Nor, presumably, will any of them speak or move, which is a unique and much-parodied feature of the Hall of Presidents at Walt Disney World, which houses life-size animatronic figures of all of them, from George Washington to Donald Trump. (When the Trump figure was added in 2017, a lot of people thought it looked more like Jon Voight, illustrating the challenge of attempting lifelike three-dimensional representations of actual people.) When Travel and Leisure magazine ranked 56 rides and attractions at the park, the Hall of Presidents came in 48th, with the notation that “it’s not nearly as boring as the reputation that precedes it.”

Of course, the Garden of Heroes won’t be bound by the same necessity to immortalize William Henry Harrison, James Buchanan and Warren Harding, among other third-tier presidents. The executive order designated 30 initial honorees (counting Orville and Wilbur Wright, who are listed together as one).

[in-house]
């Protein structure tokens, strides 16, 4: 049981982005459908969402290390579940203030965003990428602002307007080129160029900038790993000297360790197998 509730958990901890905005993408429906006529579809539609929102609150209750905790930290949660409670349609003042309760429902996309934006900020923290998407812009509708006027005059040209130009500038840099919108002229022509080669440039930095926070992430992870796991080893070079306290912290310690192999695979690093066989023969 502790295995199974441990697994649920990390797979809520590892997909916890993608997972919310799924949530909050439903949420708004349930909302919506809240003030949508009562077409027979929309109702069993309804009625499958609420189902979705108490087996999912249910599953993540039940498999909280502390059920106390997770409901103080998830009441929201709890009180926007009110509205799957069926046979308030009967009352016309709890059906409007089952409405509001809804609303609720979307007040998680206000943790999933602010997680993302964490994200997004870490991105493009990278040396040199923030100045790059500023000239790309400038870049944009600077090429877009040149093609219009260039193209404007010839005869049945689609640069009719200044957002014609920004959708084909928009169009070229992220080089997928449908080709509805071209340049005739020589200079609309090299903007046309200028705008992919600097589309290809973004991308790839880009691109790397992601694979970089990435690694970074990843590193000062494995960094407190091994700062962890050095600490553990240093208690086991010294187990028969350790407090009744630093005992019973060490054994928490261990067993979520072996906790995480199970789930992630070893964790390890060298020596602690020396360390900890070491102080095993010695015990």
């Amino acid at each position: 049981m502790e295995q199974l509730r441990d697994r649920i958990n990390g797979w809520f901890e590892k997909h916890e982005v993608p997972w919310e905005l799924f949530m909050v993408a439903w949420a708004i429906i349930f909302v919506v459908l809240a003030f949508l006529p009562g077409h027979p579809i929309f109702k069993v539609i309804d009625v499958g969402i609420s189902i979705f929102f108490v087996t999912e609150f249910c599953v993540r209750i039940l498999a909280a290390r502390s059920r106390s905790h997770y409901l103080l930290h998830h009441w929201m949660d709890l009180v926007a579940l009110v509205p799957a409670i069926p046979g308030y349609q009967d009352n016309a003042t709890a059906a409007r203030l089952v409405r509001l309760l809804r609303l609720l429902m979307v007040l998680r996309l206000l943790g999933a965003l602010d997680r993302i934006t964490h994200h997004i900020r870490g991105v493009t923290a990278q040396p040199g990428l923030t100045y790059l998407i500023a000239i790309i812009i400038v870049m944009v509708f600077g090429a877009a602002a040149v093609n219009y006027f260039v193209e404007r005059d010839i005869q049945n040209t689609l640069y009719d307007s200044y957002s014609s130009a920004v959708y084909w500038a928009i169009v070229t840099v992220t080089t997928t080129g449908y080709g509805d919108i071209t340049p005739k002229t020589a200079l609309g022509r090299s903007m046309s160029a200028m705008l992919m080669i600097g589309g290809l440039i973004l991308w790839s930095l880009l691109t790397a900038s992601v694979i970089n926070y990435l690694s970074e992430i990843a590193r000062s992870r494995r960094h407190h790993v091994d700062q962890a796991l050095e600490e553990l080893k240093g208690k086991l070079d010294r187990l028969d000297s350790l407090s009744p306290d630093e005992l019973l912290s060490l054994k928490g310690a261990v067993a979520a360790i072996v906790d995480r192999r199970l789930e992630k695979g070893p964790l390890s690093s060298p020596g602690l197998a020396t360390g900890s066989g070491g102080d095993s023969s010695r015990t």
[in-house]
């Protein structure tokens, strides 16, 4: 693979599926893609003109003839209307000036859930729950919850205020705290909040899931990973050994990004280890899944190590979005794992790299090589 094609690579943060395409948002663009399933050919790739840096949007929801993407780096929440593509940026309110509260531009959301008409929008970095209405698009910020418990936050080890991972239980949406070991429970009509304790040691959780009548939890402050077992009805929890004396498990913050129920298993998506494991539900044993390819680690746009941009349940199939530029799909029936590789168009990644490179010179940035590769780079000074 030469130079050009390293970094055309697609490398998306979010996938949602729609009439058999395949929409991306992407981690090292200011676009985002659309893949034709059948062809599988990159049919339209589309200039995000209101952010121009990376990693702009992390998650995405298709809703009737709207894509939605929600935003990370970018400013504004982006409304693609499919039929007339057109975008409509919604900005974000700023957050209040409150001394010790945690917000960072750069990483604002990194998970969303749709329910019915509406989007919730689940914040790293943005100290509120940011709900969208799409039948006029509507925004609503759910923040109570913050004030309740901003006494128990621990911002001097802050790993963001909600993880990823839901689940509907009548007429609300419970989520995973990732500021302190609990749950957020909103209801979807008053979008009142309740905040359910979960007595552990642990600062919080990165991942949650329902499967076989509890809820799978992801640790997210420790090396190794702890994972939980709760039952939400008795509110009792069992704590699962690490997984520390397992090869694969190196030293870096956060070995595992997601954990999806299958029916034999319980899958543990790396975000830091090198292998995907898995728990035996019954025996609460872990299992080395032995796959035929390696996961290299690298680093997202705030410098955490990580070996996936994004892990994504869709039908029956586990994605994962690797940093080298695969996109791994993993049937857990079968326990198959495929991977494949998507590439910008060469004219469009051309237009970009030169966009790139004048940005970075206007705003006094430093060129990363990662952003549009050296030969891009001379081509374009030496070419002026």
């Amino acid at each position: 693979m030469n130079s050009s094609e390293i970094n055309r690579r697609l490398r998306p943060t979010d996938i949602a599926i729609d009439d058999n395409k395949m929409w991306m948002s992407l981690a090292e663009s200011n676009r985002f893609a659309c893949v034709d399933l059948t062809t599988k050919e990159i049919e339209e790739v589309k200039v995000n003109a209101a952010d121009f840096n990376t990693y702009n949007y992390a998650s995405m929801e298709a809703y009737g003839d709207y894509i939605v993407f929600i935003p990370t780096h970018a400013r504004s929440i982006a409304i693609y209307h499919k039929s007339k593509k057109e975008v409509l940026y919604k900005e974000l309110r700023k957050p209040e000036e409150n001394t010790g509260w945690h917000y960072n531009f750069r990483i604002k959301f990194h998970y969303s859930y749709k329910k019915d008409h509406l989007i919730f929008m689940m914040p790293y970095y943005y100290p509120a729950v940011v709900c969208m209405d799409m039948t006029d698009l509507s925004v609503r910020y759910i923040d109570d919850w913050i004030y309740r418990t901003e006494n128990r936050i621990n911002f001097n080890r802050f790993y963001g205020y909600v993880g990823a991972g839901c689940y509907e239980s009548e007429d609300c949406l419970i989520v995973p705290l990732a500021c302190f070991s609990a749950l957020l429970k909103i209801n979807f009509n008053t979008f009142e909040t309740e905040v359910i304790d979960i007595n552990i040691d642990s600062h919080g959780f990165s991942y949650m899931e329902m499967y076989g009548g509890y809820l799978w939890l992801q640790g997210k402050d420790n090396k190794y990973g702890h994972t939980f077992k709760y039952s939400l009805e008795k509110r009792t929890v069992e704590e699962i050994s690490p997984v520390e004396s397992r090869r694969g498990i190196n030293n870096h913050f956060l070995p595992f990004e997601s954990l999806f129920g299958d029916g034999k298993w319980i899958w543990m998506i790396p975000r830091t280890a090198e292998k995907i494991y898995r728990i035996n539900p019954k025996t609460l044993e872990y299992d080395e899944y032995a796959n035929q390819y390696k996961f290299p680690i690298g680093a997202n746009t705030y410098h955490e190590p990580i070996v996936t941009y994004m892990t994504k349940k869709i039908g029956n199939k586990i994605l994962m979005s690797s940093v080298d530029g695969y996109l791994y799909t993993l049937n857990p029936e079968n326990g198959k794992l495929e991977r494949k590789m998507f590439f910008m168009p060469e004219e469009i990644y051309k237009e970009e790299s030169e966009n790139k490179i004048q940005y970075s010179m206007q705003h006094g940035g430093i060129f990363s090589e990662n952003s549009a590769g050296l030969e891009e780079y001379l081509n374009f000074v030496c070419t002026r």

The list reflects a strenuous effort at political log-rolling, balancing tributes to assorted right-wing heroes — Ronald Reagan, Billy Graham and Gen. Douglas MacArthur — with a fairly anodyne list of progressive icons (Jackie Robinson, Martin Luther King Jr., Harriet Tubman). Some of the choices seem idiosyncratic (Dolley Madison) or pandering (Frederick Douglass, an obvious choice on the merits, but possibly also included to make up for Trump’s notorious gaffe in which he seemed not to realize Douglass died in 1895), or included to make an ideological point.

Was Antonin Scalia, the only Supreme Court justice to make the cut, really a more significant figure than John Marshall, Earl Warren or the first Black justice, Thurgood Marshall, or the first woman, Sandra Day O’Connor? Someone in the White House seems to have picked up, more or less at random, a book about American aviation for inspiration: Besides the Wright brothers, the list includes Amelia Earhart — essentially, a stunt flier who became famous for getting lost — and doomed space shuttle astronaut Christa McAuliffe.

Amelia Earhart with her with airplane. (circa 1935). (Getty Images)
Amelia Earhart with her with airplane, circa 1935. (Getty Images)